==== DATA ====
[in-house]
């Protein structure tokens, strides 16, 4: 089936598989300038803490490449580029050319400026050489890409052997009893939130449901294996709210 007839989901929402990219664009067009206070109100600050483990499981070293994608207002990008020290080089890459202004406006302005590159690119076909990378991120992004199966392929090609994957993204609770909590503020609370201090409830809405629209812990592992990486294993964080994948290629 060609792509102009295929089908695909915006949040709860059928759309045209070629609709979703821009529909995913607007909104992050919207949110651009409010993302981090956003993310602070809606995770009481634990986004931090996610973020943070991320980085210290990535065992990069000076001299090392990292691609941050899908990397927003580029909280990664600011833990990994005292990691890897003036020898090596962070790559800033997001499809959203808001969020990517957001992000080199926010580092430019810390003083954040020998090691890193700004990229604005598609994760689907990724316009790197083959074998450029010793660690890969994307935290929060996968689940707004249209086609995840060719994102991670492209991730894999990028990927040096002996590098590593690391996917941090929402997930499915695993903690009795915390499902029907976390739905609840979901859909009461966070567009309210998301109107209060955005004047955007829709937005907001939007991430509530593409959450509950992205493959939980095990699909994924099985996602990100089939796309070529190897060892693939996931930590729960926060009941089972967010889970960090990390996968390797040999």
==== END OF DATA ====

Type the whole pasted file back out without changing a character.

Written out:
[in-house]
């Protein structure tokens, strides 16, 4: 089936598989300038803490490449580029050319400026050489890409052997009893939130449901294996709210 007839989901929402990219664009067009206070109100600050483990499981070293994608207002990008020290080089890459202004406006302005590159690119076909990378991120992004199966392929090609994957993204609770909590503020609370201090409830809405629209812990592992990486294993964080994948290629 060609792509102009295929089908695909915006949040709860059928759309045209070629609709979703821009529909995913607007909104992050919207949110651009409010993302981090956003993310602070809606995770009481634990986004931090996610973020943070991320980085210290990535065992990069000076001299090392990292691609941050899908990397927003580029909280990664600011833990990994005292990691890897003036020898090596962070790559800033997001499809959203808001969020990517957001992000080199926010580092430019810390003083954040020998090691890193700004990229604005598609994760689907990724316009790197083959074998450029010793660690890969994307935290929060996968689940707004249209086609995840060719994102991670492209991730894999990028990927040096002996590098590593690391996917941090929402997930499915695993903690009795915390499902029907976390739905609840979901859909009461966070567009309210998301109107209060955005004047955007829709937005907001939007991430509530593409959450509950992205493959939980095990699909994924099985996602990100089939796309070529190897060892693939996931930590729960926060009941089972967010889970960090990390996968390797040999």